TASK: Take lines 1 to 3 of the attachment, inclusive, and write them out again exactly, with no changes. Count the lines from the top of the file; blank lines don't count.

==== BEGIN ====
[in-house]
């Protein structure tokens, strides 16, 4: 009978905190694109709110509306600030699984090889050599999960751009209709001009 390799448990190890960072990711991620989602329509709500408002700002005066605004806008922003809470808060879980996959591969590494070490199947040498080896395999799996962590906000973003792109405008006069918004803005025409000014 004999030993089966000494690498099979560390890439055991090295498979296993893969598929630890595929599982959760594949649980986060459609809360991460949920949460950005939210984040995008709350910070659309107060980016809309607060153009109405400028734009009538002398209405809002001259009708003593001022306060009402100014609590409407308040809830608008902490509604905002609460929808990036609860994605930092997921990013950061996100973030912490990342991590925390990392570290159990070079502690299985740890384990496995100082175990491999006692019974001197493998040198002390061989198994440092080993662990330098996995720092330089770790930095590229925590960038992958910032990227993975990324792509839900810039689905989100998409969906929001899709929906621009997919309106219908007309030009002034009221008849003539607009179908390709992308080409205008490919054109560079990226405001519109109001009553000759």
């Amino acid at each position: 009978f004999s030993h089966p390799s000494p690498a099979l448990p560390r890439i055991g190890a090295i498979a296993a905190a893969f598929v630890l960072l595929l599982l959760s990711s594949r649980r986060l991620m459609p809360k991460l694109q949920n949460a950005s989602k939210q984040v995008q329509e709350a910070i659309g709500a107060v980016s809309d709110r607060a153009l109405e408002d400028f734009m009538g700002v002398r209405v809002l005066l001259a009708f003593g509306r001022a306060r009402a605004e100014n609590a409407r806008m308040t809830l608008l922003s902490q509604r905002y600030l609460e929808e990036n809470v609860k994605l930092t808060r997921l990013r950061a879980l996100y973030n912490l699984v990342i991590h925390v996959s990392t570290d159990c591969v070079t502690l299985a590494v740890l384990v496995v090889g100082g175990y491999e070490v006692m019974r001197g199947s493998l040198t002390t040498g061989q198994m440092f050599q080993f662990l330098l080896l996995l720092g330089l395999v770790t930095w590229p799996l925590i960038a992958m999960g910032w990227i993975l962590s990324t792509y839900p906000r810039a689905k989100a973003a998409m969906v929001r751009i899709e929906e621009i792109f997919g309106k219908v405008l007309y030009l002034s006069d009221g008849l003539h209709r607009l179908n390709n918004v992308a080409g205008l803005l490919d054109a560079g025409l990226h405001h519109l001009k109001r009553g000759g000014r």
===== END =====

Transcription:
[in-house]
């Protein structure tokens, strides 16, 4: 009978905190694109709110509306600030699984090889050599999960751009209709001009 390799448990190890960072990711991620989602329509709500408002700002005066605004806008922003809470808060879980996959591969590494070490199947040498080896395999799996962590906000973003792109405008006069918004803005025409000014 004999030993089966000494690498099979560390890439055991090295498979296993893969598929630890595929599982959760594949649980986060459609809360991460949920949460950005939210984040995008709350910070659309107060980016809309607060153009109405400028734009009538002398209405809002001259009708003593001022306060009402100014609590409407308040809830608008902490509604905002609460929808990036609860994605930092997921990013950061996100973030912490990342991590925390990392570290159990070079502690299985740890384990496995100082175990491999006692019974001197493998040198002390061989198994440092080993662990330098996995720092330089770790930095590229925590960038992958910032990227993975990324792509839900810039689905989100998409969906929001899709929906621009997919309106219908007309030009002034009221008849003539607009179908390709992308080409205008490919054109560079990226405001519109109001009553000759």
């Amino acid at each position: 009978f004999s030993h089966p390799s000494p690498a099979l448990p560390r890439i055991g190890a090295i498979a296993a905190a893969f598929v630890l960072l595929l599982l959760s990711s594949r649980r986060l991620m459609p809360k991460l694109q949920n949460a950005s989602k939210q984040v995008q329509e709350a910070i659309g709500a107060v980016s809309d709110r607060a153009l109405e408002d400028f734009m009538g700002v002398r209405v809002l005066l001259a009708f003593g509306r001022a306060r009402a605004e100014n609590a409407r806008m308040t809830l608008l922003s902490q509604r905002y600030l609460e929808e990036n809470v609860k994605l930092t808060r997921l990013r950061a879980l996100y973030n912490l699984v990342i991590h925390v996959s990392t570290d159990c591969v070079t502690l299985a590494v740890l384990v496995v090889g100082g175990y491999e070490v006692m019974r001197g199947s493998l040198t002390t040498g061989q198994m440092f050599q080993f662990l330098l080896l996995l720092g330089l395999v770790t930095w590229p799996l925590i960038a992958m999960g910032w990227i993975l962590s990324t792509y839900p906000r810039a689905k989100a973003a998409m969906v929001r751009i899709e929906e621009i792109f997919g309106k219908v405008l007309y030009l002034s006069d009221g008849l003539h209709r607009l179908n390709n918004v992308a080409g205008l803005l490919d054109a560079g025409l990226h405001h519109l001009k109001r009553g000759g000014r």